Not only does the process produce water pure enough for consumption, it virtually eliminates the need for a septic tank leach field, since it reclaims 90 percent or more of the water, depending on how clean the gray water was entering the system, leaving a minuscule 10 percent leftover waste concentrate – often much less. Anyone who has ever had to have a leach field remediated to the tune of thousands of dollars can immediately appreciate the savings.
Zebuhr foresees a home system processing wastewater from the septic tank. Water could be pumped from the septic system through a pre-filter, then into the unit for purification. The waste concentrate is sent back to the septic tank and clean water out through a washing machine, garden hose or even kitchen sink. Homeowners could add a second unit to distill incoming well water connected to a storage tank, similar to current hot water tanks.
“Your well water use would drop dramatically, something like two or three gallons a day versus 200. And the amount of waste discharged into the septic tank is also much less,” says Zebuhr.
He admits one of his greatest challenges in going to market is overcoming the “yuck factor.” Scientific data and conductivity meters notwithstanding, some homeowners might find it difficult to drink their own “reclaimed water.”
“That’s why we’d begin with treating outgoing water and eliminating the leach field. Other countries, however, where their drinking water is their wastewater, would find it much better than nothing.”
The efficiency and cost savings of the Clean Water Appliance has caught the eye of the U.S. Army. “They became interested in a unit for their mobile kitchens,” says Zebuhr. “Ordinarily, they would have to bring in water tanks and truck out the waste. Now they can treat the water.” He said the Army is testing the concept with an eight-gallon-per-hour unit and will probably be purchasing a newer-generation 20-gallon-per-hour unit.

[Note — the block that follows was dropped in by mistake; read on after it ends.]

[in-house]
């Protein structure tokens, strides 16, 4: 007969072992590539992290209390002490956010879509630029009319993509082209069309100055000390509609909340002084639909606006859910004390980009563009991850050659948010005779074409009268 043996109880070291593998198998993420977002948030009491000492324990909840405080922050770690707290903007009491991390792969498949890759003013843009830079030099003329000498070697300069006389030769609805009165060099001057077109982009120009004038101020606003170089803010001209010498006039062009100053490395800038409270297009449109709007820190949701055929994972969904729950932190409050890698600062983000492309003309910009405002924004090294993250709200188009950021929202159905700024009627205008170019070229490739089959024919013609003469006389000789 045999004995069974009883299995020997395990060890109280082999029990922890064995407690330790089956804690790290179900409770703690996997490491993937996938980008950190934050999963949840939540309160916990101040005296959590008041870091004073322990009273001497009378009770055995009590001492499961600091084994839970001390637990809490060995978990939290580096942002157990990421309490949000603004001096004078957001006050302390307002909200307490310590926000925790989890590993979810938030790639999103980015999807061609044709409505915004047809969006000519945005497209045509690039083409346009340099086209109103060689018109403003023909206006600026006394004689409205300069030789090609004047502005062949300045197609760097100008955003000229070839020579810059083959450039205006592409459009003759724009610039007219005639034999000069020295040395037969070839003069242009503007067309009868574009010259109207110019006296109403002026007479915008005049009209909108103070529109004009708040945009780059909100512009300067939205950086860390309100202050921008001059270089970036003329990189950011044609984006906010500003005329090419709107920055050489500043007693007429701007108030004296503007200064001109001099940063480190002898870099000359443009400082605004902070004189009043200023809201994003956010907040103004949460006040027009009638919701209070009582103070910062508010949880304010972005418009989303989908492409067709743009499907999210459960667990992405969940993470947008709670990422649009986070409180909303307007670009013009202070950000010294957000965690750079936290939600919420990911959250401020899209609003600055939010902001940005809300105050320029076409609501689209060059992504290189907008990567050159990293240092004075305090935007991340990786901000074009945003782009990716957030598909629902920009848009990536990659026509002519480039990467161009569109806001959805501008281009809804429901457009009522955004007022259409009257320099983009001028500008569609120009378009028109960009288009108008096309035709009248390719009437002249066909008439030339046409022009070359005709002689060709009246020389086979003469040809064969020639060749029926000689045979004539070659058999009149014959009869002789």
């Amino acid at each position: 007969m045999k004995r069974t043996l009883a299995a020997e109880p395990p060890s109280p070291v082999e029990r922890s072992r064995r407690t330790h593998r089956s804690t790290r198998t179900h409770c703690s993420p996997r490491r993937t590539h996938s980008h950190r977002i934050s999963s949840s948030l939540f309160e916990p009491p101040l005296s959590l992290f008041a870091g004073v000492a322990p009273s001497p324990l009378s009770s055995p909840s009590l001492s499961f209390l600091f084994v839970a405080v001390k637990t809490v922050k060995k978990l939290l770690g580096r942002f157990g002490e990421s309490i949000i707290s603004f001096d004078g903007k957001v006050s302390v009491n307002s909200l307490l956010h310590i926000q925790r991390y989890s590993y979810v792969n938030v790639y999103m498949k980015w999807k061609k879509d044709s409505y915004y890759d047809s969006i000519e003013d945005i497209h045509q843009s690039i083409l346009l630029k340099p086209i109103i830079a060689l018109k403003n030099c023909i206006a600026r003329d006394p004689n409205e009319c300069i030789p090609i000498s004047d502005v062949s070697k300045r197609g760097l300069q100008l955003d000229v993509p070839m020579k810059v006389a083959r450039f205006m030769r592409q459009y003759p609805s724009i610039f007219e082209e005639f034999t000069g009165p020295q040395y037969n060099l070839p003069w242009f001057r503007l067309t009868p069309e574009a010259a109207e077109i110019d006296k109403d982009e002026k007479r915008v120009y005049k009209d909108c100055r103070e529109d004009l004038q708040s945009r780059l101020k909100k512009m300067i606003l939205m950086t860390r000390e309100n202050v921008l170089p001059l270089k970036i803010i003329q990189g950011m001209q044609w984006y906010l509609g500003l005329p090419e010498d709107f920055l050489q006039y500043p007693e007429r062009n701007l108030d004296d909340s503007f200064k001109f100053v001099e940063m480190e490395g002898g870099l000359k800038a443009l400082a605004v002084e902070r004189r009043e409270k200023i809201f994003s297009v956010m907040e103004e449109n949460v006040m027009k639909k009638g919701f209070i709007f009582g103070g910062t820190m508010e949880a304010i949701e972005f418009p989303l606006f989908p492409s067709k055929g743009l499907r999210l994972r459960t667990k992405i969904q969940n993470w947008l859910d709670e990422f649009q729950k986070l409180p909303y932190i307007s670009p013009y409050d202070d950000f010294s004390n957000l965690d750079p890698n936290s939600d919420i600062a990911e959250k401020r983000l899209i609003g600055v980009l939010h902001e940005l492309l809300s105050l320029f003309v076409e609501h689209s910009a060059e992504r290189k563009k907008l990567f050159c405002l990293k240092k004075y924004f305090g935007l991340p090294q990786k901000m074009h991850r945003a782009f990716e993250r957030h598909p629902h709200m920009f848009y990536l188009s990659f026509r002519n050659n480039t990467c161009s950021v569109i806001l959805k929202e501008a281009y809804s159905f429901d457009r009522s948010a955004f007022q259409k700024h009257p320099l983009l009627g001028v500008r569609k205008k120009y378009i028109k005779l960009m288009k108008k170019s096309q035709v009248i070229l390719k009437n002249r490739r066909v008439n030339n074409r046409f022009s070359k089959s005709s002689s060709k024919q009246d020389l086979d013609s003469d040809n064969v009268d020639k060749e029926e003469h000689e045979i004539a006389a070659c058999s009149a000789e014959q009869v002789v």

Ovation has sold other late-generation prototypes to industrial facilities in the United Kingdom to reclaim water used to wash automotive parts during manufacturing.
“A wastewater company in Minnesota will be test marketing the appliance in Minnesota, Massachusetts and New Hampshire,” said Zebuhr.
The next step for the Clean Water Appliance is to further propel their position into the industrial sector, then on to medical and commercial laboratories and wastewater treatment facilities.
Zebuhr says it will be a while before you can see the unit on store shelves.
Currently, units cost about $10,000. “We are manufacturing units this year for industrial customers. We should have a better operating margin next year to bring the cost down for the homeowner,” says Zebuhr. When in full production, he estimates home units to cost under $2,000.
So does Zebuhr have a Clean Water Appliance in his home? “Not yet. All the units we have so far are sold, but I’m eagerly waiting in line.”